Might we remind Mr. Pattillo that it was the great European revolutions, French and Bolshevik, that followed his desire and proceeded immediately to the slaughter of the innocents.
It was the American revolution with its appeal to the transcendent that gave birth to freedom. The Americanism that defines itself as strictly materialistic will lose its freedom. Raw matter knows no freedom.
Would Mr. Pattillo wish to change our motto to "The one who dies with the most toys wins?"
T. Howard Metzger
I must take issue with Michael Olesker's column on the lunar astronauts (July 24). It's quite unfair for Mr. Olesker to slam the Apollo astronauts for their tech-head approach in describing their experiences on the moon. These men were test pilots, and if at times their personal demeanor seemed distant and cool, it was only because they had an extremely difficult and highly dangerous mission to accomplish.
Mr. Olesker quotes the journalist Oriana Fallaci some years back bemoaning the fact that the astronauts could experience the moon first hand and not her.
She wrote, "I would have gone upstairs with all my eyes, all my ears, all my tongues," -- all of which, I have no doubt, would have been paralyzed by sheer terror.
I watched Buzz Aldrin, the second man on the moon, being interviewed recently on the Today TV show, fighting back tears as he tried to convey the indescribable vistas of the moon's magnificent desolation.
It was the story in his eyes that said it all.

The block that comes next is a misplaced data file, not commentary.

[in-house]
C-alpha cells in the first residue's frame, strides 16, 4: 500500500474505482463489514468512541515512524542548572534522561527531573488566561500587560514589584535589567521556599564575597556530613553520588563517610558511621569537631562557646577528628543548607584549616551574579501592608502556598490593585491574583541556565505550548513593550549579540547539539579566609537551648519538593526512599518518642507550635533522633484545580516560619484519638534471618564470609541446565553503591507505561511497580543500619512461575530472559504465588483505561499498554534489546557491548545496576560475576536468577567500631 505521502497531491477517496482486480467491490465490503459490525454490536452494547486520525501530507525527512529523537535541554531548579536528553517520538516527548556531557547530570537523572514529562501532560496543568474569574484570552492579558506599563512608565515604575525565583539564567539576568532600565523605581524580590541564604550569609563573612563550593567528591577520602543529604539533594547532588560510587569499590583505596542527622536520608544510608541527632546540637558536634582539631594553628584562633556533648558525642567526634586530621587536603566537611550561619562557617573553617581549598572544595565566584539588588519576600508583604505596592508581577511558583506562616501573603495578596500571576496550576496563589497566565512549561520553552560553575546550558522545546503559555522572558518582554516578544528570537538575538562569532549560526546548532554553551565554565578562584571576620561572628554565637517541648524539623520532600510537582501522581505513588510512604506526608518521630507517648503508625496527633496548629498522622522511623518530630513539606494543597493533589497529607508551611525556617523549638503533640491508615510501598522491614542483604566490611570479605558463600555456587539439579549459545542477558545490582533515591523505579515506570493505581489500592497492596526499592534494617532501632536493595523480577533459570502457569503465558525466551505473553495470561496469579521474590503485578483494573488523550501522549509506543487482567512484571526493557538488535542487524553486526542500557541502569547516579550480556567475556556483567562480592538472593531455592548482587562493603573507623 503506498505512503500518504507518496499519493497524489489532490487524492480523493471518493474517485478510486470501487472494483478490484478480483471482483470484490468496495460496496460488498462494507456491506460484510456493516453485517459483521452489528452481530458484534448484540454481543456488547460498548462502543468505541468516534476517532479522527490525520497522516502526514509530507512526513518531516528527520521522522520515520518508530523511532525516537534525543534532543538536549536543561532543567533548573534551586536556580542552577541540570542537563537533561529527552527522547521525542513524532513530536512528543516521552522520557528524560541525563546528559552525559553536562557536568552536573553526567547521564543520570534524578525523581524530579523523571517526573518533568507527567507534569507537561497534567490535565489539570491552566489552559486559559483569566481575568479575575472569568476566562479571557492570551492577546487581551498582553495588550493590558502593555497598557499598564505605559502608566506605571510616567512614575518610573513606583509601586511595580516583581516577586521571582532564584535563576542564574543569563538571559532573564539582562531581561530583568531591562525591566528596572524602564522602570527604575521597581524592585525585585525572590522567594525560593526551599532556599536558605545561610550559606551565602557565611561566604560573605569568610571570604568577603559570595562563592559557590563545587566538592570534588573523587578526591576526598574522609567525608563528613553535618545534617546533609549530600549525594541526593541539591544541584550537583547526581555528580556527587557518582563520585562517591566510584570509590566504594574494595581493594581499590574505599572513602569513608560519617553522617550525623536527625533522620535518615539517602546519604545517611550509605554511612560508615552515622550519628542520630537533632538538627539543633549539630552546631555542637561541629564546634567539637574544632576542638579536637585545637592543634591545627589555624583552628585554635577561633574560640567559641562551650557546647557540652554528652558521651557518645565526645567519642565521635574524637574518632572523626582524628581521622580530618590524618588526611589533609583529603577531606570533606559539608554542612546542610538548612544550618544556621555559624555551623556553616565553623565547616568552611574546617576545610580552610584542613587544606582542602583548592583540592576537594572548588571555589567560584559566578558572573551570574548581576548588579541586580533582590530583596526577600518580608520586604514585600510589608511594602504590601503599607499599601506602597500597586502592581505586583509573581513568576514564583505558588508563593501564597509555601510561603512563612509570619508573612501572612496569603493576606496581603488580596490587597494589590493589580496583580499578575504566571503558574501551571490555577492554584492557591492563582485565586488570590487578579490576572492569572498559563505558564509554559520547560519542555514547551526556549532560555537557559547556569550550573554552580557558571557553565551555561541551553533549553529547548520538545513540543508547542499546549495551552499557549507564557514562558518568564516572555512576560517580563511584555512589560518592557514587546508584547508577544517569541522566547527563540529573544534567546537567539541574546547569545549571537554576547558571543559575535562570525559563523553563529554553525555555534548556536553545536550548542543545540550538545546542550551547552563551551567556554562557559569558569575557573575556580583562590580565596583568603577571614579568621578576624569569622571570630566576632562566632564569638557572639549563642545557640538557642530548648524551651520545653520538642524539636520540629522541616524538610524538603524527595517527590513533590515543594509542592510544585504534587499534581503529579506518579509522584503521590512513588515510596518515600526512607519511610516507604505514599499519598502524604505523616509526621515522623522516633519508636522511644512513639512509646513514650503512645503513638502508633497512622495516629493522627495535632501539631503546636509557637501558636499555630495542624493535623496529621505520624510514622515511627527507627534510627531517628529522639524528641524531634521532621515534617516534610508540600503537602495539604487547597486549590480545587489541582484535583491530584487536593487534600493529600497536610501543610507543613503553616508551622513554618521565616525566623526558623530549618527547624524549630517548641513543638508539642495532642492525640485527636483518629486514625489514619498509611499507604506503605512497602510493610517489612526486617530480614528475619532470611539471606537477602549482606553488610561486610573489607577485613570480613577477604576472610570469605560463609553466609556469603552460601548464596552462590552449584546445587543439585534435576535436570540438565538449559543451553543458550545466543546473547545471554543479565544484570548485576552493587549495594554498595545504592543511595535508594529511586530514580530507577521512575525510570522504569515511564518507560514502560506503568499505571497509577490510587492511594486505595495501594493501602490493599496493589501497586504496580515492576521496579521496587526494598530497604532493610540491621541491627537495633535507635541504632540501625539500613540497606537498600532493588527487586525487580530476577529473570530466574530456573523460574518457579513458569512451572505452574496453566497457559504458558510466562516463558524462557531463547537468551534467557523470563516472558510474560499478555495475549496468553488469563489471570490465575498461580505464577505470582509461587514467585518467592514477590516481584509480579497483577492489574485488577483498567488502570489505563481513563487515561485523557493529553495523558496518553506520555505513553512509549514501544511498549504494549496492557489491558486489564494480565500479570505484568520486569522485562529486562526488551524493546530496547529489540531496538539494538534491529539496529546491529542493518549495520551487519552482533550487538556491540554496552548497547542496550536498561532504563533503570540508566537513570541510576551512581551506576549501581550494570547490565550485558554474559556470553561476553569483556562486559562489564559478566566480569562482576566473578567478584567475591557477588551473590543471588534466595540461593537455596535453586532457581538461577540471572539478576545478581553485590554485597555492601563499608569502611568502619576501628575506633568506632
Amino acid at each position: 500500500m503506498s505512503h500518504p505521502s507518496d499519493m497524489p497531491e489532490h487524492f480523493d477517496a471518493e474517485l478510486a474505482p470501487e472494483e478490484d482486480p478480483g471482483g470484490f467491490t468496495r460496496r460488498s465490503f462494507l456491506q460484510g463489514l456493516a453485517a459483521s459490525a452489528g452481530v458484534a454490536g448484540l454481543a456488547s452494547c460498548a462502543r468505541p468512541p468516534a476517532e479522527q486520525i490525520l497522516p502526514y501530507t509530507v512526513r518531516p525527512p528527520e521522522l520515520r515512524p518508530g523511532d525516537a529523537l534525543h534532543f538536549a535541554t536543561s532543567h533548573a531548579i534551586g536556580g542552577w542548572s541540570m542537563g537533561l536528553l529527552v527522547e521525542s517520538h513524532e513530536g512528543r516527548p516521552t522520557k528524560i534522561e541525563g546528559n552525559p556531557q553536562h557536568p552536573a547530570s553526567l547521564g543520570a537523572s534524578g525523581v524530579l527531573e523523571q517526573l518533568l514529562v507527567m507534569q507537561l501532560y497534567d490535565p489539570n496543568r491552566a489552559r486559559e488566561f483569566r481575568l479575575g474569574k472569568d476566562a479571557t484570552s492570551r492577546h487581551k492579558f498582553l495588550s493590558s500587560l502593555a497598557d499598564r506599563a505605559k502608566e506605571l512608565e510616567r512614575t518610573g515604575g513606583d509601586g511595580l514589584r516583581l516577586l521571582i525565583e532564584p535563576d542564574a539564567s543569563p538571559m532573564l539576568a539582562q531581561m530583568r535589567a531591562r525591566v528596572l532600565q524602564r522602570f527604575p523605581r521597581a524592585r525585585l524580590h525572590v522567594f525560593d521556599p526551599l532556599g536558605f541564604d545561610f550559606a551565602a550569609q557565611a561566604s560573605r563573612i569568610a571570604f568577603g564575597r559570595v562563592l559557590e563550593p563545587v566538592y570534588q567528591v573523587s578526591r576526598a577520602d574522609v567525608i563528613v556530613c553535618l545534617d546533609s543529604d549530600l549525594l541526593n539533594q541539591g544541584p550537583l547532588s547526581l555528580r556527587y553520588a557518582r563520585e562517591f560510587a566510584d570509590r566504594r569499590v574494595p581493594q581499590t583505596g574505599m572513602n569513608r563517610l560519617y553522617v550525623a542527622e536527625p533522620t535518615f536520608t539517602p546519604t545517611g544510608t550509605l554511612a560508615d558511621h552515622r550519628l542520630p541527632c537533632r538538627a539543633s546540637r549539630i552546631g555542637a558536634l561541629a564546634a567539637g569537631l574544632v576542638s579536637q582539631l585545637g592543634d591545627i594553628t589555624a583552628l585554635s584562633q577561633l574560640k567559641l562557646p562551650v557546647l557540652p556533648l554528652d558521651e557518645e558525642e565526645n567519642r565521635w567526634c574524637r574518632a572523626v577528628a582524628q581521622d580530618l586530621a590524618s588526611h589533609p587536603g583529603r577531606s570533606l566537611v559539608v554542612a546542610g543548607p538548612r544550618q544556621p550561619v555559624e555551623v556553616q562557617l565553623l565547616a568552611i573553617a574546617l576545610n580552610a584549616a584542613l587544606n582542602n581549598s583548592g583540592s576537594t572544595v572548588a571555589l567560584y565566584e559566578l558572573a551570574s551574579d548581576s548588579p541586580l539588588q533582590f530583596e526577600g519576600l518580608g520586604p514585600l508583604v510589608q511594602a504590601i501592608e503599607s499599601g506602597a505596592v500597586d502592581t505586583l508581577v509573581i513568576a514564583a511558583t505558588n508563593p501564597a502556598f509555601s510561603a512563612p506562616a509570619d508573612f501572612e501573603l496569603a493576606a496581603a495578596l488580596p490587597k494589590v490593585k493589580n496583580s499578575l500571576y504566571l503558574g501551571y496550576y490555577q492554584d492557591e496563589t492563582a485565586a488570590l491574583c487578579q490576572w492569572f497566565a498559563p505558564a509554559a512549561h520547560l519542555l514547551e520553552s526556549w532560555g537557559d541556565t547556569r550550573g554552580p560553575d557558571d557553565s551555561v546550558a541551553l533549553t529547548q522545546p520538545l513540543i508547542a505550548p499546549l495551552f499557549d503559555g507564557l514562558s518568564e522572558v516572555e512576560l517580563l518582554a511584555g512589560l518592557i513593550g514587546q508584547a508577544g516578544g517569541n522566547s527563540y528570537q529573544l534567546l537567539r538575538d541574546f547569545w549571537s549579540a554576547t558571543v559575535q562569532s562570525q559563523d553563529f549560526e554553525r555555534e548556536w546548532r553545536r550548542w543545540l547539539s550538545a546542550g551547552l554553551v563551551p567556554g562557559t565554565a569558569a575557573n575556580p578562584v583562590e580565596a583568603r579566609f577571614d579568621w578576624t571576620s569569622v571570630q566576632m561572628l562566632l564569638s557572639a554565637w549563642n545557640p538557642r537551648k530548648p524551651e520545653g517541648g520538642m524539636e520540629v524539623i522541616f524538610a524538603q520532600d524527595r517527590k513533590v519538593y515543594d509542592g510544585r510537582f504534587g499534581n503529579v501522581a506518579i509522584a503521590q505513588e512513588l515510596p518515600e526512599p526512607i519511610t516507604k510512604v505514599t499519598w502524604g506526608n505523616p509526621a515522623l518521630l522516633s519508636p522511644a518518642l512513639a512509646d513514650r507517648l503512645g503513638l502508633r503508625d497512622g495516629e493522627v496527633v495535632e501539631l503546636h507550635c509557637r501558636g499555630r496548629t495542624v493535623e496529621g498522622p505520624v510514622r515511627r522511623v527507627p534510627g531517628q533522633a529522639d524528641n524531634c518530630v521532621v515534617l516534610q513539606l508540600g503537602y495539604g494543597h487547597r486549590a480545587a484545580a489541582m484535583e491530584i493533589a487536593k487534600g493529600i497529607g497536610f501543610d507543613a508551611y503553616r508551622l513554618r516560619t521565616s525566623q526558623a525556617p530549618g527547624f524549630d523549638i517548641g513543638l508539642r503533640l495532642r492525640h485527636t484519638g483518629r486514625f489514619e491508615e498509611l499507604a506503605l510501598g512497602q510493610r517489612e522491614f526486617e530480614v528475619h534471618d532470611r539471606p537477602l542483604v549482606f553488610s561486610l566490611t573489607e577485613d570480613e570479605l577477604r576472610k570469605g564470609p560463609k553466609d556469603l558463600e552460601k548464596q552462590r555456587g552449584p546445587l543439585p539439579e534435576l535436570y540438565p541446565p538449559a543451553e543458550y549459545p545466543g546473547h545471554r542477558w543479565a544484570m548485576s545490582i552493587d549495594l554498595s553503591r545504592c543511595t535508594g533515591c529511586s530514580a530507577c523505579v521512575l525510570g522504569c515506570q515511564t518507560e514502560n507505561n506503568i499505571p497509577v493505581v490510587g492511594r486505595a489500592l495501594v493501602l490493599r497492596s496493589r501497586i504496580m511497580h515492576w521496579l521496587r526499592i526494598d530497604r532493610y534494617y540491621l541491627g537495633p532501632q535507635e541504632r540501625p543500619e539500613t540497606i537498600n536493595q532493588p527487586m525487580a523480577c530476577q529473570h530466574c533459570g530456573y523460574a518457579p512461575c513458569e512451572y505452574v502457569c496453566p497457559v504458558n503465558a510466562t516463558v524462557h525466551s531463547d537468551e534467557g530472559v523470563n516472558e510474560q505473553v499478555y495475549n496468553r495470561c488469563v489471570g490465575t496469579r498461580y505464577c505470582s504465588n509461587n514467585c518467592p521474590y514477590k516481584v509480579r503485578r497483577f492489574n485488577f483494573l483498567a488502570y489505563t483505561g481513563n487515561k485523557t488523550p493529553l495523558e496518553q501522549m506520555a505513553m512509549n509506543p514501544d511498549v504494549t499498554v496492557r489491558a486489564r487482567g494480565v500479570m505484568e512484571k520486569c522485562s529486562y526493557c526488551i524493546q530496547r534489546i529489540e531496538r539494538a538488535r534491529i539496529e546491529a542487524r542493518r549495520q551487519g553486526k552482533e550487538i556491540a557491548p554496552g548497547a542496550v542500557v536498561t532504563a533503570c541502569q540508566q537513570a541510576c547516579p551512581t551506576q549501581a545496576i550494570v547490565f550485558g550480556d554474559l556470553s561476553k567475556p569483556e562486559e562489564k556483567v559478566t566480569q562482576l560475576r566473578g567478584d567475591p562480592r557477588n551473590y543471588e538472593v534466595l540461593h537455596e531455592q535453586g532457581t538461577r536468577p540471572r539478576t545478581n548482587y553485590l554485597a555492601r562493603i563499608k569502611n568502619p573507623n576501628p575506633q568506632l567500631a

Sharing Burdens and Benefits
Sean de Hora, whose July 26 article found idle women to be mischief-makers throughout history, can take hope in the knowledge that today the overwhelming majority of women work.
Many women are eagerly pursuing careers, including combat arms, once barred to them by men.
What is the standard by which the author's "man's world" rejects a few men and many women? What does it value?
Human experience includes spiritual and emotional elements which are neither fringe nor gender-based.
Men and women share these capacities together with others like intellect and courage. Only by sharing the burdens and benefits can we all get along and ahead in this world.
D. J. Lilly
Sean de Hora's article leaves me cold.
He carefully blames women for everything and anything that went wrong in history -- starting with the demise of the Roman Empire -- but states that it is understandable for women to dominate the militant faction of the abortion rights movement.
In other words, stay out of a man's world with the one exception of destroying human life.
Elizabeth R. Schreiber